If like me you have a VPS that serves some low traffic websites, you probably have SSH configured so you can perform admin tasks. Hopefully you disable password authentication and use public key authentication instead. It's still annoying to see all the attempted connections in
auth.log but it's not the end of the world. That said, I'm always looking to make things a bit more secure.
I've been using the wonderful Tailscale so that I can connect to my home server while on the road. It's brilliant for this, no more exposing ports on my router.
Tailscale use Wireguard at the core of their service. Wireguard is almost certainly more secure than SSH. Thomas H Ptacek is someone I trust on such matters and you can read what he has to say about Wireguard here.
Tailscale are also one of a few inspiring tech companies that seem to be doing everything right (I'll include fly.io here too). They're backed by a top team, include a useful free tier for personal use, and have a sensible business model that means companies with teams will want to pay for their services.
Using and trusting Tailscale made me realise that I now have all the benefits of a secure VPN, for all the computers I run, without having to do any complex configuration. How to make the most of this? It took me a while to find the documentation I was looking for. It's titled Use UFW to lock down an Ubuntu server. The advice is more generally useful than the title suggests, so I was inspired to write this blog post in case others were searching for something like: "Disable public ssh access on my server and use a Wireguard VPN".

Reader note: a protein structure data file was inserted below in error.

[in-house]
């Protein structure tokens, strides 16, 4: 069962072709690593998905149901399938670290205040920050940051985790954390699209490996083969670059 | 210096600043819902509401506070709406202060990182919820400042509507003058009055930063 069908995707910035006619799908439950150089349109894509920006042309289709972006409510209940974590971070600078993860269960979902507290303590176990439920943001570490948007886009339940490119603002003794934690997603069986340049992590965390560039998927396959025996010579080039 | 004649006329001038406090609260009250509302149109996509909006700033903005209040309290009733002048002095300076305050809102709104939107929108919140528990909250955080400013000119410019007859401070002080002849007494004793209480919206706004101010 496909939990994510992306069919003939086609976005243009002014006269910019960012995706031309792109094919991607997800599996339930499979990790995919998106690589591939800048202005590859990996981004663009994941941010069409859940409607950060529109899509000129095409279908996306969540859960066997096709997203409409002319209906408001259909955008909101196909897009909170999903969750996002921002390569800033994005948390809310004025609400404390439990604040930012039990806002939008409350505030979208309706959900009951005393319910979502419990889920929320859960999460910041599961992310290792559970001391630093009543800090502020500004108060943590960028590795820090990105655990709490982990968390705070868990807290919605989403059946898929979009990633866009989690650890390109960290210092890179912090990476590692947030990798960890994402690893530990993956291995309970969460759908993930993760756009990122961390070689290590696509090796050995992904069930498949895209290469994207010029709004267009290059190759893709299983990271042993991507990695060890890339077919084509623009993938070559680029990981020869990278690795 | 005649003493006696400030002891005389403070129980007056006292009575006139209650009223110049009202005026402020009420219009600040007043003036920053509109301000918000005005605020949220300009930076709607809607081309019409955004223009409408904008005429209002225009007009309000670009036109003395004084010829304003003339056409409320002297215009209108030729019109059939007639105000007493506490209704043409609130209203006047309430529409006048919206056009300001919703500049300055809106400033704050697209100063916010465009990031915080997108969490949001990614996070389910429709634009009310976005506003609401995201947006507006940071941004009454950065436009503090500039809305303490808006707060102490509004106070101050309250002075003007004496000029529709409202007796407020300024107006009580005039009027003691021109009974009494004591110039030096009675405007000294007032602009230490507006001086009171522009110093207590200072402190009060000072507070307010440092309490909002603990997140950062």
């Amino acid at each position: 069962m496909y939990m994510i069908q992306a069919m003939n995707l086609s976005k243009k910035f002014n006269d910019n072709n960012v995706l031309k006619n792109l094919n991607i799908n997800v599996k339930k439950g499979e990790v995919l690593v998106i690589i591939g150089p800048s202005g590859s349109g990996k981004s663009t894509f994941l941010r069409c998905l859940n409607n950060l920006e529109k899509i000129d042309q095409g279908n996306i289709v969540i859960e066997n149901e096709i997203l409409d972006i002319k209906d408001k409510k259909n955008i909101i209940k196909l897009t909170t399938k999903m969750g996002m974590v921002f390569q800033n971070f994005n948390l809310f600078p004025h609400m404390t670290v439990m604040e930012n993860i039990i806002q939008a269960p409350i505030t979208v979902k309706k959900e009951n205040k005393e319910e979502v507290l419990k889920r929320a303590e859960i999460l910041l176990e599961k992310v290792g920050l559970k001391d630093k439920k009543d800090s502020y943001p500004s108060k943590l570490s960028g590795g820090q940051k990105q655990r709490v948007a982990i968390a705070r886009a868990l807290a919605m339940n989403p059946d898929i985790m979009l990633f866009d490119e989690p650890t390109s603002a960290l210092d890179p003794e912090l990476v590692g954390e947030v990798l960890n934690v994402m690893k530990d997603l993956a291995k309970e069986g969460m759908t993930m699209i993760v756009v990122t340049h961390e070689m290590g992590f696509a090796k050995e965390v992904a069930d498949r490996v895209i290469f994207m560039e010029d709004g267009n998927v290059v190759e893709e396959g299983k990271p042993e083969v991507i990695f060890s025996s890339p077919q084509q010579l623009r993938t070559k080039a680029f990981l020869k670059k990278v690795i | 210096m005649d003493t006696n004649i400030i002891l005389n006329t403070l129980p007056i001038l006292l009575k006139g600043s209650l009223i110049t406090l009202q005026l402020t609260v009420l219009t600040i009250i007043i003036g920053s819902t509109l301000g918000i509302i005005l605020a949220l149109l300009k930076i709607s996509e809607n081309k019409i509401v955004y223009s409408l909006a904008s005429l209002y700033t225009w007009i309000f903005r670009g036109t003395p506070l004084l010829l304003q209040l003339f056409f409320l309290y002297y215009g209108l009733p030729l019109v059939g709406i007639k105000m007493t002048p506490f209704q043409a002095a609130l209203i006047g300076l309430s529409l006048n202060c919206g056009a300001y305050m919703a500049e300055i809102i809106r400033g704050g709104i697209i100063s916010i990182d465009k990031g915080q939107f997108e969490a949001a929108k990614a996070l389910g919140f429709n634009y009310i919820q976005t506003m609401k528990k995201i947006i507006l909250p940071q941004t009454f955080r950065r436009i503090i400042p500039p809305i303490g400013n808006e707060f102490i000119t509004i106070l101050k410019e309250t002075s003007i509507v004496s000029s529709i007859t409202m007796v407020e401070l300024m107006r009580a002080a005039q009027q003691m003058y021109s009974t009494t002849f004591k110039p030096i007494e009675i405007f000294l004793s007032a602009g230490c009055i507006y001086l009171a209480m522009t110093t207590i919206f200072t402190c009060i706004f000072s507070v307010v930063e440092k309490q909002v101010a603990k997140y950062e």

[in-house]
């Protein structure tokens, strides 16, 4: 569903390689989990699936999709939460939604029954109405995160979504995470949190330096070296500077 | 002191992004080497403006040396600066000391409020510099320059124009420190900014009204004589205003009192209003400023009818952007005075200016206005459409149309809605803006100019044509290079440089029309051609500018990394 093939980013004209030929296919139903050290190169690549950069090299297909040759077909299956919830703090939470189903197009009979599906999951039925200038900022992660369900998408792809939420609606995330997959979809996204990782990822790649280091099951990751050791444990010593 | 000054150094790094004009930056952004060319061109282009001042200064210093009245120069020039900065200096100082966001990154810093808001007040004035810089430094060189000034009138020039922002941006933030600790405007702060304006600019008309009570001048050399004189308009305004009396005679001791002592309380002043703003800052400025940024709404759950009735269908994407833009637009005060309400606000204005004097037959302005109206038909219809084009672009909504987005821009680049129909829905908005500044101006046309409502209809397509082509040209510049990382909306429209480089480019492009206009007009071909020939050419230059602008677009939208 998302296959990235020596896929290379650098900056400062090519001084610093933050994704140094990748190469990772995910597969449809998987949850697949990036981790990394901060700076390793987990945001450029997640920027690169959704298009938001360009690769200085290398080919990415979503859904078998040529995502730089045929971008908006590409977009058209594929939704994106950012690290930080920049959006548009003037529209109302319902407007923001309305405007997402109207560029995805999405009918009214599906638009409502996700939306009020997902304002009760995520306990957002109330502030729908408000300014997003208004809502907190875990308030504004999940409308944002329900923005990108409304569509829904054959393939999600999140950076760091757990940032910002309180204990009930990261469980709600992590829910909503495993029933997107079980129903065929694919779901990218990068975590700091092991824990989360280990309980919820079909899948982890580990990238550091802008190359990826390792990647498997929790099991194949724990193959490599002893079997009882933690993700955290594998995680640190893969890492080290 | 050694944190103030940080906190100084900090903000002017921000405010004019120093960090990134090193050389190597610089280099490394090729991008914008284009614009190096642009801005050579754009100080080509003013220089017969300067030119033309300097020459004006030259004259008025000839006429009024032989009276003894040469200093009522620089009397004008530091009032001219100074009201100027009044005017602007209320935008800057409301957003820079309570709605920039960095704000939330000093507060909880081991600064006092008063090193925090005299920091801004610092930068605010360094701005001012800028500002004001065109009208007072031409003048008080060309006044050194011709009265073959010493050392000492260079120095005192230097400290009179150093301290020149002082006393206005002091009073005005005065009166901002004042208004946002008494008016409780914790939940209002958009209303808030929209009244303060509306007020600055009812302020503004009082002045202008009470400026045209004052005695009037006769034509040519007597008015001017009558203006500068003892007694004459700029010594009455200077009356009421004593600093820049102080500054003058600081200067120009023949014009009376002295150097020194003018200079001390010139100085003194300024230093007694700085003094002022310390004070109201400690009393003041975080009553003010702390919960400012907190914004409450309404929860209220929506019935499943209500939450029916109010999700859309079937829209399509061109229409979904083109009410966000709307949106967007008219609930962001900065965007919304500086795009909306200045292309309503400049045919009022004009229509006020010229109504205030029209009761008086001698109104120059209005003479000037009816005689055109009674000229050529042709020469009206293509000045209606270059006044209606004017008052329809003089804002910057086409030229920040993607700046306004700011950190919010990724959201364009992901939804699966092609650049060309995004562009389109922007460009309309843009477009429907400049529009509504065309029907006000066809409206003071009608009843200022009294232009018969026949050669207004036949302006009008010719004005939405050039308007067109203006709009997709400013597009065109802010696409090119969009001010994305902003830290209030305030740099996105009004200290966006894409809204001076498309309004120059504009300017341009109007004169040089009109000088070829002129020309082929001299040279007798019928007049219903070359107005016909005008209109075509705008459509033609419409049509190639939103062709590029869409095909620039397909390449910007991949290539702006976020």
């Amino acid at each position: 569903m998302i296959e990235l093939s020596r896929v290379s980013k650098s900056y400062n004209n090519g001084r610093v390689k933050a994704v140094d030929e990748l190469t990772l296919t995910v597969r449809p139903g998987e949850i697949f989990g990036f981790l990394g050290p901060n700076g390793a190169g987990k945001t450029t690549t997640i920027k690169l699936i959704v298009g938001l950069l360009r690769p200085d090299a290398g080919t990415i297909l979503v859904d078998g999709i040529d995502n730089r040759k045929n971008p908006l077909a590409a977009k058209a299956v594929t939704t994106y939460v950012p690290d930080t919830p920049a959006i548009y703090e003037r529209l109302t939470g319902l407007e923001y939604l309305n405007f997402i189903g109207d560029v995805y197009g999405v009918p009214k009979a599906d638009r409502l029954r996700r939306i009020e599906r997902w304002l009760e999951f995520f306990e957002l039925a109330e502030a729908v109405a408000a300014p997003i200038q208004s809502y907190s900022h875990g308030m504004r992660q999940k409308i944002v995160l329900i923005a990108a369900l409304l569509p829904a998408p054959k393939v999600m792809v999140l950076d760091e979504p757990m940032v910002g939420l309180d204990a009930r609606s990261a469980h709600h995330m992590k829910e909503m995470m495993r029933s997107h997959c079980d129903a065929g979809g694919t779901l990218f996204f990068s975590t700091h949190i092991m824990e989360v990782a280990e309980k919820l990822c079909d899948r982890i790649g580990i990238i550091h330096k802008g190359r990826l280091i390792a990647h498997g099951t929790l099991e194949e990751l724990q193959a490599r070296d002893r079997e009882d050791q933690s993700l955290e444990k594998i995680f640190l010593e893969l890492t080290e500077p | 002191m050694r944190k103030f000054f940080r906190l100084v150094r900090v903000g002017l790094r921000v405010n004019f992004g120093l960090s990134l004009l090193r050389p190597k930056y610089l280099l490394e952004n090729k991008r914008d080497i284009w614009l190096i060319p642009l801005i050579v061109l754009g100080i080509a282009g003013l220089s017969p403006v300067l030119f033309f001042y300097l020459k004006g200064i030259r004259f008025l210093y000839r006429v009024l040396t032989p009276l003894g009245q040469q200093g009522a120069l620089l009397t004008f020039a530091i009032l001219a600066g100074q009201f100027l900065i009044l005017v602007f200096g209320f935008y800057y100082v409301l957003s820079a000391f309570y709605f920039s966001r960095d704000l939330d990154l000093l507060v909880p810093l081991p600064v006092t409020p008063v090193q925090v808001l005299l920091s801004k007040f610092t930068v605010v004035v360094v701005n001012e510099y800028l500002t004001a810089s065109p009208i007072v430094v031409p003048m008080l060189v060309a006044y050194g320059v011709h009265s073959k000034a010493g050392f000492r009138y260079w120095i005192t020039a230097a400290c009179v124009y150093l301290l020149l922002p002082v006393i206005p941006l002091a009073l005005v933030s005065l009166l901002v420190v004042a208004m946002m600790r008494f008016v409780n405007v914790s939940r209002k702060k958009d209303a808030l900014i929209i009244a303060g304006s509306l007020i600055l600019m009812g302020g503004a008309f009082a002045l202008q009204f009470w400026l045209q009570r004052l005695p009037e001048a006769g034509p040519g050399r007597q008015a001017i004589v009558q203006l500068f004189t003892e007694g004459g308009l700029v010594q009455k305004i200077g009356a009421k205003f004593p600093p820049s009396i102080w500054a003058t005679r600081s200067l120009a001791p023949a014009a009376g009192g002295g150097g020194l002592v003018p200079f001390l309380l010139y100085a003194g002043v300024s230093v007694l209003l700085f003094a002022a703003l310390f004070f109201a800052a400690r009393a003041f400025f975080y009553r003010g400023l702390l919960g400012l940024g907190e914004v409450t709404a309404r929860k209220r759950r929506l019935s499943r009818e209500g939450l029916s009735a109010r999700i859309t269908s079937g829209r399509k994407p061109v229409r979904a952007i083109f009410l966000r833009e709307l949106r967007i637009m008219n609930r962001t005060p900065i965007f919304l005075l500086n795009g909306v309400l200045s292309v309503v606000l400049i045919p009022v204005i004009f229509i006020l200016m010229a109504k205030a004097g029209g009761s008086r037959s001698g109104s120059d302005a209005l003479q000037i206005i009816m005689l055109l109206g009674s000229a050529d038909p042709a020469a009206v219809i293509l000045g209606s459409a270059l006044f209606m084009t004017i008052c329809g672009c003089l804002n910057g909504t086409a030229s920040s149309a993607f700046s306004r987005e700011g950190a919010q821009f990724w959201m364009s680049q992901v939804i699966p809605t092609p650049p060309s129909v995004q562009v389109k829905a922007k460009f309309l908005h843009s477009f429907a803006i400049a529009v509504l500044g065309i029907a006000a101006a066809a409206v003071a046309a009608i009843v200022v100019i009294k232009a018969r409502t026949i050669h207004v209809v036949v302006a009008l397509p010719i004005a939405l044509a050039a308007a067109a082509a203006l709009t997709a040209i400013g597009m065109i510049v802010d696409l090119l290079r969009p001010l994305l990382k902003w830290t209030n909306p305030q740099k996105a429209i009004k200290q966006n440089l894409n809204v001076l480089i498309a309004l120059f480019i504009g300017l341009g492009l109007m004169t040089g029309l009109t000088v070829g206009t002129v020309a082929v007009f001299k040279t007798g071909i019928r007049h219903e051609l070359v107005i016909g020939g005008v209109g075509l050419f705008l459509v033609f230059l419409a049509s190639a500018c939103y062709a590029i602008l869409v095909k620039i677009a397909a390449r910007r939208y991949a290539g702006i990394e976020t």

If you follow the docs linked above you'll be up and running in a few minutes.
A couple of tips that might be useful:
Tailscale's IP addresses stay the same so you can add a host to your
~/.ssh/configa bit like this for easy access:
Host my-server HostName 100.x.x.x # replace with device tailscale IP address User my-user IdentityFile ~/.ssh/my-key
The docs mention disabling key expiry on the server, so don't forget to do that.
What happens if Tailscale goes down and I'm locked out of my VPS? Most VPS providers have console access from a web ui in their admin area. So if things go wrong you can use that to regain access.
Wireguard and Jason Donenfield
While I'm here I'll give a shout out to Jason Donenfield who created Wireguard. Years ago I was looking for a photo hosting solution and tried out his Photo Float web app. I was impressed with the various things he'd created including cgit. He went quiet for a while and I thought he'd lost interested in computers. Then all of a sudden he pops up with Wireguard, which eventually made it into the Linux kernel. Wireguard has enabled a whole host of interesting possibilities for the Internet, including enabling companies like Tailscale. Some programmers are just on a another level, not only technically, but also in their approach to stewardship of open source and the community. Kudos to Jason.